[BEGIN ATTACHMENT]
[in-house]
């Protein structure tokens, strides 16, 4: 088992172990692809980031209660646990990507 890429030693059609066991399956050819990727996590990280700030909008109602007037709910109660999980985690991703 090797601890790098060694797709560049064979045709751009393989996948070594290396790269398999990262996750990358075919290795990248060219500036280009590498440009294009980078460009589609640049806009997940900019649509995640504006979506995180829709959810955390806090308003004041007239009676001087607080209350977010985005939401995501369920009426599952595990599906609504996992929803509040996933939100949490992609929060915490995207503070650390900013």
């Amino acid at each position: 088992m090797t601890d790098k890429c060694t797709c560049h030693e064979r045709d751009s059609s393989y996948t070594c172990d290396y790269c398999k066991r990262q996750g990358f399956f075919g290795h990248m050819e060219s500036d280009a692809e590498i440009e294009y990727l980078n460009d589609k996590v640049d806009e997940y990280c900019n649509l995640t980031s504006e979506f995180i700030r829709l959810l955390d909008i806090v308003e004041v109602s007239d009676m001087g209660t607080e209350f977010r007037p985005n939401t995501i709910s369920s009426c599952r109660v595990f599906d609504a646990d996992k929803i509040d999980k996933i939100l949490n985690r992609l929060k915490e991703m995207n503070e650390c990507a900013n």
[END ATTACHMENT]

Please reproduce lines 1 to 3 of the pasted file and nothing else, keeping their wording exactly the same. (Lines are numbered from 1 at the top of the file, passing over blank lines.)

[in-house]
């Protein structure tokens, strides 16, 4: 088992172990692809980031209660646990990507 890429030693059609066991399956050819990727996590990280700030909008109602007037709910109660999980985690991703 090797601890790098060694797709560049064979045709751009393989996948070594290396790269398999990262996750990358075919290795990248060219500036280009590498440009294009980078460009589609640049806009997940900019649509995640504006979506995180829709959810955390806090308003004041007239009676001087607080209350977010985005939401995501369920009426599952595990599906609504996992929803509040996933939100949490992609929060915490995207503070650390900013």
């Amino acid at each position: 088992m090797t601890d790098k890429c060694t797709c560049h030693e064979r045709d751009s059609s393989y996948t070594c172990d290396y790269c398999k066991r990262q996750g990358f399956f075919g290795h990248m050819e060219s500036d280009a692809e590498i440009e294009y990727l980078n460009d589609k996590v640049d806009e997940y990280c900019n649509l995640t980031s504006e979506f995180i700030r829709l959810l955390d909008i806090v308003e004041v109602s007239d009676m001087g209660t607080e209350f977010r007037p985005n939401t995501i709910s369920s009426c599952r109660v595990f599906d609504a646990d996992k929803i509040d999980k996933i939100l949490n985690r992609l929060k915490e991703m995207n503070e650390c990507a900013n």